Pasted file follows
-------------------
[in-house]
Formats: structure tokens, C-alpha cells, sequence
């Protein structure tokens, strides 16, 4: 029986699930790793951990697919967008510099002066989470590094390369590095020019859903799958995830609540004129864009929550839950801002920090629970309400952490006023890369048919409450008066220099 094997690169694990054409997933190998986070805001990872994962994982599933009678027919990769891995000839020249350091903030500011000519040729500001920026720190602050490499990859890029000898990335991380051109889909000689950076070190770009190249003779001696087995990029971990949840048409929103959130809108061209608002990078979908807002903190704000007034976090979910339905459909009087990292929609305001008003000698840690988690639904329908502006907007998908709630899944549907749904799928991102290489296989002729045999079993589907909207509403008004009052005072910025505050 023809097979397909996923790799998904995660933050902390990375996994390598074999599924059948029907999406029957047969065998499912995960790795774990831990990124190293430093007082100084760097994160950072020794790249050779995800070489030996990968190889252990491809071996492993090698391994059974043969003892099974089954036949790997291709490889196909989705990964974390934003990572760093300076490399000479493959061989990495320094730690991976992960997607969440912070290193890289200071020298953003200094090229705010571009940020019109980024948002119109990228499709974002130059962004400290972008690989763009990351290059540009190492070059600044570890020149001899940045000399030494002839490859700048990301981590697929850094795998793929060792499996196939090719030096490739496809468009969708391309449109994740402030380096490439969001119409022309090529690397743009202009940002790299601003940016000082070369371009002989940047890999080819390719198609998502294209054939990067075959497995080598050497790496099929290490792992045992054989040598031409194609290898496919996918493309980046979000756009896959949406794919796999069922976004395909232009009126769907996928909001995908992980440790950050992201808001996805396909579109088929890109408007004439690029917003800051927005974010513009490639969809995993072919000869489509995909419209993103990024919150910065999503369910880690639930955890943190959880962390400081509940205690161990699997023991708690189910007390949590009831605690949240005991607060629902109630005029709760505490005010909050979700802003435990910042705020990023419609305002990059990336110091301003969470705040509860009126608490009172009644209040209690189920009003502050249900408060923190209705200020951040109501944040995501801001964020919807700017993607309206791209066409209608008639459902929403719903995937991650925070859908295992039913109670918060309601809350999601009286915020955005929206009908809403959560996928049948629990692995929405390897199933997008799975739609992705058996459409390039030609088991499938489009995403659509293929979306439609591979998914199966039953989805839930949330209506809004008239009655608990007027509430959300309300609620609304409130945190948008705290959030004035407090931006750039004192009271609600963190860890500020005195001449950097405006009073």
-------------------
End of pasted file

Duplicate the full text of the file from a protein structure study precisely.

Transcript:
[in-house]
Formats: structure tokens, C-alpha cells, sequence
């Protein structure tokens, strides 16, 4: 029986699930790793951990697919967008510099002066989470590094390369590095020019859903799958995830609540004129864009929550839950801002920090629970309400952490006023890369048919409450008066220099 094997690169694990054409997933190998986070805001990872994962994982599933009678027919990769891995000839020249350091903030500011000519040729500001920026720190602050490499990859890029000898990335991380051109889909000689950076070190770009190249003779001696087995990029971990949840048409929103959130809108061209608002990078979908807002903190704000007034976090979910339905459909009087990292929609305001008003000698840690988690639904329908502006907007998908709630899944549907749904799928991102290489296989002729045999079993589907909207509403008004009052005072910025505050 023809097979397909996923790799998904995660933050902390990375996994390598074999599924059948029907999406029957047969065998499912995960790795774990831990990124190293430093007082100084760097994160950072020794790249050779995800070489030996990968190889252990491809071996492993090698391994059974043969003892099974089954036949790997291709490889196909989705990964974390934003990572760093300076490399000479493959061989990495320094730690991976992960997607969440912070290193890289200071020298953003200094090229705010571009940020019109980024948002119109990228499709974002130059962004400290972008690989763009990351290059540009190492070059600044570890020149001899940045000399030494002839490859700048990301981590697929850094795998793929060792499996196939090719030096490739496809468009969708391309449109994740402030380096490439969001119409022309090529690397743009202009940002790299601003940016000082070369371009002989940047890999080819390719198609998502294209054939990067075959497995080598050497790496099929290490792992045992054989040598031409194609290898496919996918493309980046979000756009896959949406794919796999069922976004395909232009009126769907996928909001995908992980440790950050992201808001996805396909579109088929890109408007004439690029917003800051927005974010513009490639969809995993072919000869489509995909419209993103990024919150910065999503369910880690639930955890943190959880962390400081509940205690161990699997023991708690189910007390949590009831605690949240005991607060629902109630005029709760505490005010909050979700802003435990910042705020990023419609305002990059990336110091301003969470705040509860009126608490009172009644209040209690189920009003502050249900408060923190209705200020951040109501944040995501801001964020919807700017993607309206791209066409209608008639459902929403719903995937991650925070859908295992039913109670918060309601809350999601009286915020955005929206009908809403959560996928049948629990692995929405390897199933997008799975739609992705058996459409390039030609088991499938489009995403659509293929979306439609591979998914199966039953989805839930949330209506809004008239009655608990007027509430959300309300609620609304409130945190948008705290959030004035407090931006750039004192009271609600963190860890500020005195001449950097405006009073």